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Updated 4:30 p.m.: Three bodies found in Ann Arbor home gutted by fire; cause not yet known
Updated On: Jun 15, 2010

Updated 4:30 p.m.: Three bodies found in Ann Arbor home gutted by fire; cause not yet known

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Firefighters look over the rubble of a home at 1701 Waverly Road destroyed by fire early Sunday.

Mark Bialek | For AnnArbor.com

Ann Arbor firefighters found three bodies buried in the rubble of a home on the city's southwest side that was gutted by fire early this morning.

Officials said the bodies have not been identified but are believed to be a couple and their adult son. It's unclear where they were inside the home when the fire broke out because the entire structure collapsed into the basement, authorities said.

The bodies were found separately between 12:30 p.m. and 3:30 p.m.

The fire quickly gutted the 1950s single-family home at 1701 Waverly Road in the Vernon Downs neighborhood. Neighbors called at 2:58 a.m. to report the house was on fire, Battalion Chief Kevin Cook said.

"It was fully involved," Cook said. "The walls collapsed within minutes of our arrival. The house is in the basement now."

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Fire officials say they've been unable to get in contact with the family whose home was gutted by fire.

Mark Bialek | For AnnArbor.com

Battalion Chief Chuck Hubbard said the fire appears to have started in the basement, and there's no reason to believe it's suspicious at this point. Officials say combustible fuel stored at the home may have caused the fire to spread quickly.

Neighbors say they tried to help, but the fire was so intense that they couldn't get inside the home to see whether anyone was there.

Mike Hoffman, who was staying next door, called 911 and ran to the house as flames were shooting through its roof and moving north toward the bedrooms, he said. He found a piece of pipe near some hedges along a sidewalk, picked it up and used it to break two bedroom windows.

"I was just yelling, 'Is anybody in there?" he said. "Is anybody in there?"

The house was three quarters engulfed in flames, and Hoffman never heard a response or saw anyone before intense heat drove him away. Hoffman, a former Ann Arbor resident who lives in Philadelphia, was staying overnight with a friend.

"It's very sad to hear that," Hoffman said after learning bodies had been found. "I had this very bad feeling. We were kind of hoping we would hear a better story at the end."

When calls of the fire came in, the city's closest fire trucks were already on another call on Greenview, where black smoke from a chimney had been reported. It took firefighters 10 minutes to clear that scene and get to the home on Waverly, and they also were originally sent to an incorrect address, Cook said.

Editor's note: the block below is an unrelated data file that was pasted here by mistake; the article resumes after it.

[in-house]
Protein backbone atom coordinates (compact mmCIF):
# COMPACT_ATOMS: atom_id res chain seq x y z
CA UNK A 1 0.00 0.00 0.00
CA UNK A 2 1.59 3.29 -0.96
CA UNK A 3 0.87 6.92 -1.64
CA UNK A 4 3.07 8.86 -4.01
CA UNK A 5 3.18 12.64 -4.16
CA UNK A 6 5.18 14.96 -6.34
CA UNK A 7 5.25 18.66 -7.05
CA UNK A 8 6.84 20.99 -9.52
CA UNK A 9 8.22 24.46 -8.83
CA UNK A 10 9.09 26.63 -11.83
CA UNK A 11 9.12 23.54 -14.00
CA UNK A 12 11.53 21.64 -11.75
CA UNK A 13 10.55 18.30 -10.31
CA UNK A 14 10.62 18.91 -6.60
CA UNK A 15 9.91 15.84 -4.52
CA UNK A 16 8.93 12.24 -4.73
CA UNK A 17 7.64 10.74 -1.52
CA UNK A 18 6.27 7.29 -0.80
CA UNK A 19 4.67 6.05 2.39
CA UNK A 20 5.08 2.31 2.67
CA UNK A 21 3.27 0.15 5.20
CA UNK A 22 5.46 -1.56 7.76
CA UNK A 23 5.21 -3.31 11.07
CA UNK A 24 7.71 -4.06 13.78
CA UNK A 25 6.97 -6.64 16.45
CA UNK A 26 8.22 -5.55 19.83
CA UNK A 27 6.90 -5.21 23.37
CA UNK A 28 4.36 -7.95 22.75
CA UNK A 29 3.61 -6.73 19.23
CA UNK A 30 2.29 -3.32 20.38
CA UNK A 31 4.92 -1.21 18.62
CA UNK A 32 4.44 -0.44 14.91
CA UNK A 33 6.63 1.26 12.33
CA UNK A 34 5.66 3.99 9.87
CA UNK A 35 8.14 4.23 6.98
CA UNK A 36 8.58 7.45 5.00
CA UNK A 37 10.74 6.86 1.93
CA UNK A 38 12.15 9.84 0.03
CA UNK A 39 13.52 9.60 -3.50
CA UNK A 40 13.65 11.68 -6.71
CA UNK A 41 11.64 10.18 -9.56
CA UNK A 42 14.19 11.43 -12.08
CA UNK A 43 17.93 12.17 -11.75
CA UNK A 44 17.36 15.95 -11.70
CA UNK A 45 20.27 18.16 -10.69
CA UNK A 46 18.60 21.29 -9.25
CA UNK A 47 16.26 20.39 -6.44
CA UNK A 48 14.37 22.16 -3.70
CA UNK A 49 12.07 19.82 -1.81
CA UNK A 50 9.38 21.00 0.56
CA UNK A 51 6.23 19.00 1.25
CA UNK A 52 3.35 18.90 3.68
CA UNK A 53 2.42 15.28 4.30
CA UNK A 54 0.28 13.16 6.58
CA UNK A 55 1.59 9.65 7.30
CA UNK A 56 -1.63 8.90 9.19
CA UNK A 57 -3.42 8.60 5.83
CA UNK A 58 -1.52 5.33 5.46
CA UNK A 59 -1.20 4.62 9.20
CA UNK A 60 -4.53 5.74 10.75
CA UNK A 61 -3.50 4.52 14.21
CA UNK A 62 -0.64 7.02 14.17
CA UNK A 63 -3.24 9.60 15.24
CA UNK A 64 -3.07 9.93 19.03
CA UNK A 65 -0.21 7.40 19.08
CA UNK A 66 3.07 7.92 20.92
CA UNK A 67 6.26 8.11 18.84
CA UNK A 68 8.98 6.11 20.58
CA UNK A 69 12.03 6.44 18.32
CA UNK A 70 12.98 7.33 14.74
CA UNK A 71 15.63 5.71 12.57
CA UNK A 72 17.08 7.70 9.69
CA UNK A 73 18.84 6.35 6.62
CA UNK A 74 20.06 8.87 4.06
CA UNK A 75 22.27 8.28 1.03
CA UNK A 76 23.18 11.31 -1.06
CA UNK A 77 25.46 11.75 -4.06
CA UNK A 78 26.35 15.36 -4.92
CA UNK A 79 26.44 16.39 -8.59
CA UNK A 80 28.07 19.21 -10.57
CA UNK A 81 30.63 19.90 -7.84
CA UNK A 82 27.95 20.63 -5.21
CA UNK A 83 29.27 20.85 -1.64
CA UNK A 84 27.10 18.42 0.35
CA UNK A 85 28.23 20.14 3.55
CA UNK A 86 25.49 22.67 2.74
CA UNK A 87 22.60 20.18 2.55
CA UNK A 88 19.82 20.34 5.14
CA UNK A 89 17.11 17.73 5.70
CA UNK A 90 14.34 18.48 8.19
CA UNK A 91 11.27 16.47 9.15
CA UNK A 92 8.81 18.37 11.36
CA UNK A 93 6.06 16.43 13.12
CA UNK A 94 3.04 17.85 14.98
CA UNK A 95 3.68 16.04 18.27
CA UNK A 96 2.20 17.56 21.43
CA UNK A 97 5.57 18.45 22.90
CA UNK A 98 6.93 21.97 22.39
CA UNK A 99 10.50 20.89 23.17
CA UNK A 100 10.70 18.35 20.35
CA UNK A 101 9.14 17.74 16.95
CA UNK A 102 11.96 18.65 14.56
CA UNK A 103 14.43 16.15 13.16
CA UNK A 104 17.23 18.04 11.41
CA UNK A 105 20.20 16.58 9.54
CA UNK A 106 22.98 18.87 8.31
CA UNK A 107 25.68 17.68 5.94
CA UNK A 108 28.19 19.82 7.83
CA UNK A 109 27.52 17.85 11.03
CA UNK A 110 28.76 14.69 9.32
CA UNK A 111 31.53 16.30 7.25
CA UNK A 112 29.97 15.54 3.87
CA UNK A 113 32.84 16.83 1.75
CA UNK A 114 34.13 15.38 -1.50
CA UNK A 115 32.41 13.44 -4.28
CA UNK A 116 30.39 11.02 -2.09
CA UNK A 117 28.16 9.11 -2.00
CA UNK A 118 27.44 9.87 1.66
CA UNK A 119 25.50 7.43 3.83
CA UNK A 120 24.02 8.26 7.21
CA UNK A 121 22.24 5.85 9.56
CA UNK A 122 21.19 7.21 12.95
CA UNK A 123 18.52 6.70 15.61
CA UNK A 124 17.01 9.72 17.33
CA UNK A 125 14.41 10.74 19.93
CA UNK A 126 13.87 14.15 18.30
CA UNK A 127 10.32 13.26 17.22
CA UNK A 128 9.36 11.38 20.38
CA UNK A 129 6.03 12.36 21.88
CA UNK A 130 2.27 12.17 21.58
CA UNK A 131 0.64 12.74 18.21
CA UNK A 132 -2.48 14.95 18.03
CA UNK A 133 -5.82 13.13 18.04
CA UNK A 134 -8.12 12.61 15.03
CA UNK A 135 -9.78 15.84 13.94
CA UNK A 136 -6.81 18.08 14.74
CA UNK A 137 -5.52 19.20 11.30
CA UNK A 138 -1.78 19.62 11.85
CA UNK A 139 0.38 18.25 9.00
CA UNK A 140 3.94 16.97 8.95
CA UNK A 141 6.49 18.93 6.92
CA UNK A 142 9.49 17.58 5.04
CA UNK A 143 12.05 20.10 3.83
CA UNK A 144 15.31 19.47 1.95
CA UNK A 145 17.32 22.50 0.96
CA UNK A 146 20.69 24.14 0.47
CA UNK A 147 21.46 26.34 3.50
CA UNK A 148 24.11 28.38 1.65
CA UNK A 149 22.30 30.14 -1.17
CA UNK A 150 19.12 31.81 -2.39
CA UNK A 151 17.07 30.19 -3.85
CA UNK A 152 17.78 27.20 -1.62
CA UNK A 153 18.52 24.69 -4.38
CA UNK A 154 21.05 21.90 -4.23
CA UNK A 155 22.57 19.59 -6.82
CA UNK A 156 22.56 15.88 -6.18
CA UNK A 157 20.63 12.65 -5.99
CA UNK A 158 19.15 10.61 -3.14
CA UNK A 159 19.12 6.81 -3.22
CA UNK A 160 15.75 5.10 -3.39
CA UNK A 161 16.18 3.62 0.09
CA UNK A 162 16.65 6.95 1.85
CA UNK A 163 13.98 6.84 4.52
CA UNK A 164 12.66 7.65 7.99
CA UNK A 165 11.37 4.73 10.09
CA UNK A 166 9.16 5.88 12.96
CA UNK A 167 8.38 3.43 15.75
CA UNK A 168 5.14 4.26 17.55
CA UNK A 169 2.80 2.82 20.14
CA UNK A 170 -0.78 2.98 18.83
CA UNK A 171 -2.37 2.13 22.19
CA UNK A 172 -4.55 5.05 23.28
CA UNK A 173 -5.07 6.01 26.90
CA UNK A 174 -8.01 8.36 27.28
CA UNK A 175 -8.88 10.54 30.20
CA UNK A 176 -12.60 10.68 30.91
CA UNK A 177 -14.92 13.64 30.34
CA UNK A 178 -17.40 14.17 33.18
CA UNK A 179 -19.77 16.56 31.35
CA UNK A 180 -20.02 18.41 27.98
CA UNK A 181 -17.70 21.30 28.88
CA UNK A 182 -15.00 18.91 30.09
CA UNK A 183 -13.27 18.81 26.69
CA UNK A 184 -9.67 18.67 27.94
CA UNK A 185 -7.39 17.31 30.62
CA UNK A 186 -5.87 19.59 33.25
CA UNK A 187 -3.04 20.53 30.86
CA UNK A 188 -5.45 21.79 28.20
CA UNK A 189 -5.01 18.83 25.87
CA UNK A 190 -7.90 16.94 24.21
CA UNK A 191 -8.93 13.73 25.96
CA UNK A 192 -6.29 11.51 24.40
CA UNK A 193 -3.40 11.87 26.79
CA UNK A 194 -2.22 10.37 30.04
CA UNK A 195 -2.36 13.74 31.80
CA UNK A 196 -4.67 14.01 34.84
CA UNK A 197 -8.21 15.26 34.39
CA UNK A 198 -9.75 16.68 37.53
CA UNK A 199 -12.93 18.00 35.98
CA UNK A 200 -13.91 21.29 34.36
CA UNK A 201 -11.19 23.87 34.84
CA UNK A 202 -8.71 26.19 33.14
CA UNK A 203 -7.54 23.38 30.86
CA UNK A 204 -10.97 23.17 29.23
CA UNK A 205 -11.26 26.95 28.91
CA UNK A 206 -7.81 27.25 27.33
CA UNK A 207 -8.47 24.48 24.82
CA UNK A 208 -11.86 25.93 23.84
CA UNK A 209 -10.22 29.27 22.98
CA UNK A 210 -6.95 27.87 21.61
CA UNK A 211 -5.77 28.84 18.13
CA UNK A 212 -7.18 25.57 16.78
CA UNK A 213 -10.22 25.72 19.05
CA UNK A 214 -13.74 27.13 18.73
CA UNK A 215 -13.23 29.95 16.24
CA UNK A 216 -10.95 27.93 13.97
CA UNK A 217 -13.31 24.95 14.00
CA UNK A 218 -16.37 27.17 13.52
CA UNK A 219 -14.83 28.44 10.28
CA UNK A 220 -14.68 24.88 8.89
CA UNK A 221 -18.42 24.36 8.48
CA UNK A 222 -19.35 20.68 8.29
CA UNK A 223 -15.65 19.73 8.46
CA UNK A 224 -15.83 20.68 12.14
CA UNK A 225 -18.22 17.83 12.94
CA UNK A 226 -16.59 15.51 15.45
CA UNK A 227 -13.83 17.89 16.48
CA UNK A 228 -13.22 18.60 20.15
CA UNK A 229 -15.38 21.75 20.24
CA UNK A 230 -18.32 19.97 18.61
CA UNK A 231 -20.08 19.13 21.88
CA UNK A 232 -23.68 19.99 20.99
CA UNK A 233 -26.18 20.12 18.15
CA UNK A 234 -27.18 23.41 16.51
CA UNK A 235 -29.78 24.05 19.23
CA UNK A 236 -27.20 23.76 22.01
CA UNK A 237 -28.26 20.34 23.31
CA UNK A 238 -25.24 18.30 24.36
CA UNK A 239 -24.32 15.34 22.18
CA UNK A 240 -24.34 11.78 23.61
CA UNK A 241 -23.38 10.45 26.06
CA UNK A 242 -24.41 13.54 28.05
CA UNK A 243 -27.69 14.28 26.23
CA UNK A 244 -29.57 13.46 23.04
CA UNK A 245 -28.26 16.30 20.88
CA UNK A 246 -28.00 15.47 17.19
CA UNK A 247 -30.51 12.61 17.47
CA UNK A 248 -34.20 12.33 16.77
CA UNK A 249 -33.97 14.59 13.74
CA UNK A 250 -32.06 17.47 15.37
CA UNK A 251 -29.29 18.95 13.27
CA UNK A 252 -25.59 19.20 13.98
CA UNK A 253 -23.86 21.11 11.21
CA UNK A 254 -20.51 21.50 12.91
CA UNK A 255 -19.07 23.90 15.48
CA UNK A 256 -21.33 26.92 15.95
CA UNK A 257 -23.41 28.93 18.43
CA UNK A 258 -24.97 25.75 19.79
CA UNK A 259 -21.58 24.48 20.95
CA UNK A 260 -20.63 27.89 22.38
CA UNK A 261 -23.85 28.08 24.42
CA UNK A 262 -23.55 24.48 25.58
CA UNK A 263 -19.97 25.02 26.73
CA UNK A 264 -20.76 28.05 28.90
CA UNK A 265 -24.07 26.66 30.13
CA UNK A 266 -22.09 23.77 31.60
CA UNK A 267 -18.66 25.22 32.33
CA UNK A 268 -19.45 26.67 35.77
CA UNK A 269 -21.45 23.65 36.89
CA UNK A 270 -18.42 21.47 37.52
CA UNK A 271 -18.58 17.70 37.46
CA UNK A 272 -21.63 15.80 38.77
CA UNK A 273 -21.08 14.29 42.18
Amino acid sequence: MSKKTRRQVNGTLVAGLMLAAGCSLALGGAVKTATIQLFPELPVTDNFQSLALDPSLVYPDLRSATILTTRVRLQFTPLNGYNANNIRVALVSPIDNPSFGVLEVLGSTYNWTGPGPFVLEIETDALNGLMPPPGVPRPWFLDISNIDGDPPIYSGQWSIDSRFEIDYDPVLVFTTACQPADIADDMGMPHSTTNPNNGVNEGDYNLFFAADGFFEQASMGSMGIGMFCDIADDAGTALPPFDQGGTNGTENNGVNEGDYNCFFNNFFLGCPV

"It took extra time because the trucks that would normally be there were tied up and had to turn around and get there," Cook said.

When firefighters arrived, they were unable to go into the home to search for occupants because flames were shooting from every window and the roof, Cook said. It took 20 firefighters about an hour to get the blaze under control.

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Michigan State Police and Ann Arbor detectives work with a dog to search the property.

Mark Bialek | For AnnArbor.com

Ann Arbor fire investigators, police detectives and Michigan State Police fire investigators were on the scene all day searching through the debris. They used construction equipment to move some of the debris and searched a car in the driveway that the son regularly drove.

Detectives removed several rifles from the home, but police said they didn't appear to be related to the fire.

Cook said it's too early to tell what may have caused the fire.

Neighbor Donita Ehnis said the home was consumed with flames before firefighters arrived.

"When we were standing there last night, there's no way anyone would have gotten out there alive," Ehnis said. "We figured they were home. It's a tragedy."

Jim Townsend, 40, who lives next door to the family, said he wanted to help them, but couldn't. He woke up about 2:50 a.m. to a neighbor pounding on his front door. Flames were shooting near the side of his house as he and his wife hurried to the other bedrooms to wake up five young children.

"I just started screaming 'Fire! Get out!," he said. "By the time I came out and got the children away from the house, there was nothing you could do. The flames were so high already."

Barbara Richter, who lives across the street from the home, said her husband woke at about 3 a.m. to use the bathroom and noticed the living room was brightly lit. When he saw the fire, he yelled to her to call 911.

"It was beyond going by the time they got there," Richter said.

Family members who lived there were Demetri and Joanna Alexandropoulos, and their 42-year-old son John.

Richter said Demetri worked as a chef at several local restaurants, and she and Joanna worked together at Rite-Aid several years ago. She said the family kept to themselves and had lived in the home since it was built in the mid-1950s.

Lee Higgins of AnnArbor.com contributed to this story.


Ann Arbor Firefighters Local 693
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